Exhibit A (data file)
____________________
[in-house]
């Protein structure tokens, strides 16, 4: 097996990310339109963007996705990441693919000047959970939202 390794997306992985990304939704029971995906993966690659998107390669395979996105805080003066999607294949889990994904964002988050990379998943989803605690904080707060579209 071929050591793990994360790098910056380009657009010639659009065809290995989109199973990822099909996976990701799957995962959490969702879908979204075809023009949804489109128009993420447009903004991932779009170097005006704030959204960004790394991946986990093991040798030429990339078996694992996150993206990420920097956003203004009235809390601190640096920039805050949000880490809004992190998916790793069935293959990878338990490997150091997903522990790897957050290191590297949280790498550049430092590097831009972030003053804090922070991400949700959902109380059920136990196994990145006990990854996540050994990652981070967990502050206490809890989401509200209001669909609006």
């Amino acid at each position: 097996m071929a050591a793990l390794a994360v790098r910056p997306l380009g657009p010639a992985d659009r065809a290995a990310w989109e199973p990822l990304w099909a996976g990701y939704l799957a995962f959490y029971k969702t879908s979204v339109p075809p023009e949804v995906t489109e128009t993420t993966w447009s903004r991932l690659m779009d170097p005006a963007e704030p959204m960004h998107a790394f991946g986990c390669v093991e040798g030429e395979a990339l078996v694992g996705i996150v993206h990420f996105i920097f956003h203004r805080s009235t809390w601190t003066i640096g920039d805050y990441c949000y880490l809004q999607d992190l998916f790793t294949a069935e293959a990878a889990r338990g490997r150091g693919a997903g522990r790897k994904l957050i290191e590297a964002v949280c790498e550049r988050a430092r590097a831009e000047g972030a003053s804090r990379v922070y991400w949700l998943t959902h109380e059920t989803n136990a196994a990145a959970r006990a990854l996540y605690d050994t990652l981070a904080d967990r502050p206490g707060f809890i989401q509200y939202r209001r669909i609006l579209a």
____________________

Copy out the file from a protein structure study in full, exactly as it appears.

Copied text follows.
[in-house]
């Protein structure tokens, strides 16, 4: 097996990310339109963007996705990441693919000047959970939202 390794997306992985990304939704029971995906993966690659998107390669395979996105805080003066999607294949889990994904964002988050990379998943989803605690904080707060579209 071929050591793990994360790098910056380009657009010639659009065809290995989109199973990822099909996976990701799957995962959490969702879908979204075809023009949804489109128009993420447009903004991932779009170097005006704030959204960004790394991946986990093991040798030429990339078996694992996150993206990420920097956003203004009235809390601190640096920039805050949000880490809004992190998916790793069935293959990878338990490997150091997903522990790897957050290191590297949280790498550049430092590097831009972030003053804090922070991400949700959902109380059920136990196994990145006990990854996540050994990652981070967990502050206490809890989401509200209001669909609006």
């Amino acid at each position: 097996m071929a050591a793990l390794a994360v790098r910056p997306l380009g657009p010639a992985d659009r065809a290995a990310w989109e199973p990822l990304w099909a996976g990701y939704l799957a995962f959490y029971k969702t879908s979204v339109p075809p023009e949804v995906t489109e128009t993420t993966w447009s903004r991932l690659m779009d170097p005006a963007e704030p959204m960004h998107a790394f991946g986990c390669v093991e040798g030429e395979a990339l078996v694992g996705i996150v993206h990420f996105i920097f956003h203004r805080s009235t809390w601190t003066i640096g920039d805050y990441c949000y880490l809004q999607d992190l998916f790793t294949a069935e293959a990878a889990r338990g490997r150091g693919a997903g522990r790897k994904l957050i290191e590297a964002v949280c790498e550049r988050a430092r590097a831009e000047g972030a003053s804090r990379v922070y991400w949700l998943t959902h109380e059920t989803n136990a196994a990145a959970r006990a990854l996540y605690d050994t990652l981070a904080d967990r502050p206490g707060f809890i989401q509200y939202r209001r669909i609006l579209a």